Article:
Most home computers of the 70s and early 80s were able to save and load data on audio cassettes. Typically, in order to do this they encoded the data using frequency shift keying (FSK), i.e. for a '1' bit they might write a certain number of cycles at a certain frequency, while for a '0' bit they may use a different frequency and a different number of cycles (typically arranged such that both forms took the same length of time to write).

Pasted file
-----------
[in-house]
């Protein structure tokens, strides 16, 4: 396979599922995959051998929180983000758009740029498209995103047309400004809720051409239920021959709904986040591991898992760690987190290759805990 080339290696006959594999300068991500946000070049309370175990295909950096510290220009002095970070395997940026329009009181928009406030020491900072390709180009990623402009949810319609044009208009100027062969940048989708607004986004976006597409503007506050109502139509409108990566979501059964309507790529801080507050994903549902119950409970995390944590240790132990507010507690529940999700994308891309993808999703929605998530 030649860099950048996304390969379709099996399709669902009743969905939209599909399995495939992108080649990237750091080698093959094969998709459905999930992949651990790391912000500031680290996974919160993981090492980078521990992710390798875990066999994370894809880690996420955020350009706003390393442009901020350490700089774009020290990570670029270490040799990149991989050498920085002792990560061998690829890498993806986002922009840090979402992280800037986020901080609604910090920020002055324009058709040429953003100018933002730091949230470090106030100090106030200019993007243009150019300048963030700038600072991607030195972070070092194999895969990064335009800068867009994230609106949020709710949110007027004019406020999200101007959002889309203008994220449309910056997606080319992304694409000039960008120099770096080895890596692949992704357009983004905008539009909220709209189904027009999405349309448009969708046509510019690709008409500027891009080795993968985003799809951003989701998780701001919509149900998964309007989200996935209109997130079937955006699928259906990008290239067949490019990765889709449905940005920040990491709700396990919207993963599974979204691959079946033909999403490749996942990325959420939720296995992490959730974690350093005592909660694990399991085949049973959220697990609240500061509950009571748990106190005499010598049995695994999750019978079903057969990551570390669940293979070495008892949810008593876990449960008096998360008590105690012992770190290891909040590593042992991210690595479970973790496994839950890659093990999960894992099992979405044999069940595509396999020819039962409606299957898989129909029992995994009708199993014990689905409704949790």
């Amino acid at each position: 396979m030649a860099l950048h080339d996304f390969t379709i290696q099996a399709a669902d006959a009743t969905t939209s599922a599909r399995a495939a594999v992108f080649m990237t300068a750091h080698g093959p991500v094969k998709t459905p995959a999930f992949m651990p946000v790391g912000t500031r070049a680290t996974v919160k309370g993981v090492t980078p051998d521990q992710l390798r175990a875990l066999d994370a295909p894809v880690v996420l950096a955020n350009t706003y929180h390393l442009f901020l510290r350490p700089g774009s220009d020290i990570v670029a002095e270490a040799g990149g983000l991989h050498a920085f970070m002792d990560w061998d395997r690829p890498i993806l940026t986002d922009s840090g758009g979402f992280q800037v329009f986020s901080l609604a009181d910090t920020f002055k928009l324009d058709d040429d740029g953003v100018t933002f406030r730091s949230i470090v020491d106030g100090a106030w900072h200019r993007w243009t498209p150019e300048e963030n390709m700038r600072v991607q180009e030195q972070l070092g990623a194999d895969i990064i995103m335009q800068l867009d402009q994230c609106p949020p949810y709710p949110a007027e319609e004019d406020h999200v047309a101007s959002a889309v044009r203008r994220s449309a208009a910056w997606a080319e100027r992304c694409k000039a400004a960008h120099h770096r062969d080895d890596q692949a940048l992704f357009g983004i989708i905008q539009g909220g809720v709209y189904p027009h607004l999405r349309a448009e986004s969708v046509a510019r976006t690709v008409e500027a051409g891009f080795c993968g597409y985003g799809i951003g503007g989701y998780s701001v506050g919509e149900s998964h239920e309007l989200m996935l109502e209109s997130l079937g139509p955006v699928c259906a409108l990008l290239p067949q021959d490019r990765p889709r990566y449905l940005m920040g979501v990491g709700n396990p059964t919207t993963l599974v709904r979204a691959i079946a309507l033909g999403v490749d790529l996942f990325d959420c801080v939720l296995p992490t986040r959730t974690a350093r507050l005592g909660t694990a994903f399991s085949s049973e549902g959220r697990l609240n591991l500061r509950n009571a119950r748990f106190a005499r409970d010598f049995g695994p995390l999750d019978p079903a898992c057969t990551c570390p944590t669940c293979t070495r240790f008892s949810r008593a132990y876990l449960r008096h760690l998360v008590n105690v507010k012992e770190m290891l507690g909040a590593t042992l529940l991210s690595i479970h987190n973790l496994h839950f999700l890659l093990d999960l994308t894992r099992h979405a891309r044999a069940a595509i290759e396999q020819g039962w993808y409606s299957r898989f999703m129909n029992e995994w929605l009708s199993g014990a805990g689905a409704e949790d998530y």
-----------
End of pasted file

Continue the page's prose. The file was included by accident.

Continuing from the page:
An alternative to FSK is phase-shift keying (PSK), where instead of changing the frequency, the phase of the signal is altered. This has a number of theoretical advantages, including a tighter frequency spectrum for the same symbol rate. However, the circuitry required to use it is a little more complex (a phase-locked loop is practically required for this, which is a non-trivial circuit that I don't believe was readily available on standard ICs at the time). I know that at least one computer used it (the Soviet-built Vector-06C), but (1) were there others, and (2) did it actually achieve any useful benefits over the simpler and cheaper FSK that was more commonly used?